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avignon bridge picture
Pont Saint-Bénézet, the Pont d’Avignon, built between 1177 and 1185.

Avignon is an important town in Provence and a UNESCO world heritage site. The Palace of the Popes is the centerpiece of a town inhabited since the Neolithic, but which didn’t come into its own until the Popes settled here in the 14th century.

The other UNESCO site is the bridge you see in the picture. Pont Saint-Bénézet, also known as the Pont d’Avignon, is a famous medieval bridge first assembled between 1177 and 1185. The 12th century Chapel of Saint Nicholas sits on the second pier of the bridge. You can see it in the picture above.

The enormous Palace of the Popes, the attraction everyone comes to see, was built in a mere 20 years. You can visit it in considerably less time than that. Get yourself an Avignon Pass (free at the tourist office) and pay full price for your first Avignon museum, then get a discount at each subsequent museum you visit. An audio tour will animate the now empty palace for you.

A perfect day in Avignon? Skip the hotel breakfast except for the coffee, head over to the area near les halles (the covered market) and get a slab of Pizza Provencal and wander around the city with the essential elements of Provence in your hand: bread, olive oil, herbs and tomatoes. Shop or visit smaller museums in the cool of the morning, like the little archaeological museum, leaving the Palace of the Popes for the afternoon. When lunchtime comes, head off the beaten tourist track—maybe to Le Chandelier, 29 rue Sarailleire, where you’ll have the special lunch menu. I enjoyed a wonderful salmon surrounded by grapefruit slices and everything that could be bought fresh at the vegetable market, including grilled asparagus, brussel sprouts, tomatoes, green beens, peas, and carrots. Yum.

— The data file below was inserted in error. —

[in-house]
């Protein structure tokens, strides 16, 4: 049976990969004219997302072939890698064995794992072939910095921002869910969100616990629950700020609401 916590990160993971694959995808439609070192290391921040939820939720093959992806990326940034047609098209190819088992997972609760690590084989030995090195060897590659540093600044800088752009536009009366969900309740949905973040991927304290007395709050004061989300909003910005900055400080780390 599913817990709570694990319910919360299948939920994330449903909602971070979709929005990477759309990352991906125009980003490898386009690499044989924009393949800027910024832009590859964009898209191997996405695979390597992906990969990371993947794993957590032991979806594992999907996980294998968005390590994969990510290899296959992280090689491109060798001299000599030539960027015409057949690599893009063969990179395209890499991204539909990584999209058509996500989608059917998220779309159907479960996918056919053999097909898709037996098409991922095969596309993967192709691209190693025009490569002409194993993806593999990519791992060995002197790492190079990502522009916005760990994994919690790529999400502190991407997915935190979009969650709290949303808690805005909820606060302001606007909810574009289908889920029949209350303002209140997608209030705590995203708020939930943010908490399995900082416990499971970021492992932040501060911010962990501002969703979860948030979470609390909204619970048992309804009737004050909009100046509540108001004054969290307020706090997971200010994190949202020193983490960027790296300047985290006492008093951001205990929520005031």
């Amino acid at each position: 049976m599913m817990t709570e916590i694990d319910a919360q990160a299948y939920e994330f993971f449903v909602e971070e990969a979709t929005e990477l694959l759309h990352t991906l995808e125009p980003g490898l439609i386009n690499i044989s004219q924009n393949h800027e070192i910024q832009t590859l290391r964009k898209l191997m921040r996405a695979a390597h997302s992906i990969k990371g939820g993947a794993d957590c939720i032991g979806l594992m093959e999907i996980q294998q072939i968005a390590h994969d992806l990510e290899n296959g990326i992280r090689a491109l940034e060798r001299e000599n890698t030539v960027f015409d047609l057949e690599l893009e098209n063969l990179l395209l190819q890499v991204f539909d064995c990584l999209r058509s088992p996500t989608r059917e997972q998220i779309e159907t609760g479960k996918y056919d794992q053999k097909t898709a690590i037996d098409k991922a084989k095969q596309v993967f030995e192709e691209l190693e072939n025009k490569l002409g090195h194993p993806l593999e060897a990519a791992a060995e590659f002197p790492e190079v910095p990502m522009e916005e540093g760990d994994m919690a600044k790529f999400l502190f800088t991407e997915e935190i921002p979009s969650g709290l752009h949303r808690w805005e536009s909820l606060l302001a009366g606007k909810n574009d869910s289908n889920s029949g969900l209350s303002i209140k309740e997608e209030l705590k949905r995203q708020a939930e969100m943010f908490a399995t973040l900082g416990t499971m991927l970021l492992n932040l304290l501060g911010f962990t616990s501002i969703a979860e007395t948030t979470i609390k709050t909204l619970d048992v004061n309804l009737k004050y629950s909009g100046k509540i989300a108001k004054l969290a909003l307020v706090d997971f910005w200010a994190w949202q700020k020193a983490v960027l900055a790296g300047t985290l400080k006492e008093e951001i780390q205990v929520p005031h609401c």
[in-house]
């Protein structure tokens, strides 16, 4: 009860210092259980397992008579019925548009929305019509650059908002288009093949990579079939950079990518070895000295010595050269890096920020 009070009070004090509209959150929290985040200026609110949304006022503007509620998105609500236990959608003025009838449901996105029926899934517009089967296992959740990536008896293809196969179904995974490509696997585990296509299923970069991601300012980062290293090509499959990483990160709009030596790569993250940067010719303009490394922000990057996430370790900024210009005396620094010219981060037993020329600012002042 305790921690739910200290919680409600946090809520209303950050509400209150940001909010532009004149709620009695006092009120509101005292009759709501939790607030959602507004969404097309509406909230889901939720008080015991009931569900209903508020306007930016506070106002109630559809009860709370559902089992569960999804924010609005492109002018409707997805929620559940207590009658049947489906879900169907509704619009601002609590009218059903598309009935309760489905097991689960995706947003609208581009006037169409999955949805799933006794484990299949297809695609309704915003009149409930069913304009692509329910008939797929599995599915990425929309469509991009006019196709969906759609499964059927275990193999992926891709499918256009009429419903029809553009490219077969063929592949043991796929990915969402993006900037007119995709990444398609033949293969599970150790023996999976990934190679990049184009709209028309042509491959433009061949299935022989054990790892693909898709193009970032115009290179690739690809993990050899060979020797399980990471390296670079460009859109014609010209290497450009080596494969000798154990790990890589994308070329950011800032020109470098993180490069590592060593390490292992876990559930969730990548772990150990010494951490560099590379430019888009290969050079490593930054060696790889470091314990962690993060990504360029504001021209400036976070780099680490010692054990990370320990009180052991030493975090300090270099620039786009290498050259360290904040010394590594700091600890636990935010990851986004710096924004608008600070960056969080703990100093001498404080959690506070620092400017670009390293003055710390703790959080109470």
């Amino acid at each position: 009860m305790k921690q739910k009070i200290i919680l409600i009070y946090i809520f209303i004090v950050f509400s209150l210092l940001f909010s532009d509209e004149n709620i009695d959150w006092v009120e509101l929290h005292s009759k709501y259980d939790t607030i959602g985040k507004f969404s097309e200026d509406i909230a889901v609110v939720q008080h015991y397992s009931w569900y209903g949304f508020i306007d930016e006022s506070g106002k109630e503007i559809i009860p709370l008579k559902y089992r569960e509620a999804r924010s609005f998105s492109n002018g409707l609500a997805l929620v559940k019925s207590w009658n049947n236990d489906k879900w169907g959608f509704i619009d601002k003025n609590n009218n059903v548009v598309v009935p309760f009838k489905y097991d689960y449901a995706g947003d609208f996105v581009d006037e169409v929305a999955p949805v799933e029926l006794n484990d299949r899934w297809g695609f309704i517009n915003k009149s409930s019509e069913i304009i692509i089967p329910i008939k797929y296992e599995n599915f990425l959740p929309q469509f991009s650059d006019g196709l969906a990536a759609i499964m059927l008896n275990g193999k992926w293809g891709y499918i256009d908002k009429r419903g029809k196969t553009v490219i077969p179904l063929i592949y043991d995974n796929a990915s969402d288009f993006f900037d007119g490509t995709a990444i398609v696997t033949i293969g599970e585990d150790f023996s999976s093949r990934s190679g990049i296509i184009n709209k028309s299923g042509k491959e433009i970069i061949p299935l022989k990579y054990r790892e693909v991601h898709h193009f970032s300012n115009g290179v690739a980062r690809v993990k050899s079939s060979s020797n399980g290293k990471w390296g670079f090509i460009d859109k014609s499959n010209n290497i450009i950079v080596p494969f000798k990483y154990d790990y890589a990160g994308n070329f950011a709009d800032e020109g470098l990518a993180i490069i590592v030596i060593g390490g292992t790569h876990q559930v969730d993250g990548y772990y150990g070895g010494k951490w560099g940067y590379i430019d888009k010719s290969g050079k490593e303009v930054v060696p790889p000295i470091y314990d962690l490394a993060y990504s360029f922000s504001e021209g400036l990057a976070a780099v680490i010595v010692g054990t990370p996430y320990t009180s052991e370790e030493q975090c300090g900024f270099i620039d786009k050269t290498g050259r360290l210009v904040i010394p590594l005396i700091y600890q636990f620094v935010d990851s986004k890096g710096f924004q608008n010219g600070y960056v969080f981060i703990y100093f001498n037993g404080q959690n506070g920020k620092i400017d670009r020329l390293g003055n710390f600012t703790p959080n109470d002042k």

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So, here it is Sunday night and, if you are like me, you are wishing you were in France. And perhaps you are reading books on Mediterranean islands, articles on packing, websites with travel gear and toys, and blogs on travel tips. Everyone has something to offer, but here at Wandering France, we take a skewed view of travel tips, i.e., these are tips that contradict the CW (Collective Wisdom).

1. Forget being unique, unusual, innovative and different. There are times when the herd mentality is the right mentality. Those times include crossing the street in Paris, Rome, or Nice. Do not be first or last – stick with the herd. They can’t get all of you in one pass.

2. Similarly, if you see a herd (pack? intrusion? whatever the collective noun is for papparazzi), stay with them. They are professionals, they actually pay people to tip them off to celebrity appearances. Go where they go, look where they look, and get your camera in focus. Later, you can figure out who is actually in your pictures.

3. The same tip applies to bird watching. Find the guy or group with the big binos, the spotting scopes, the craned-neck posture – stop and look where they’re looking. It could be something really rare. When you hear the cry, “Birders!”, stop and check it out. Quietly, please.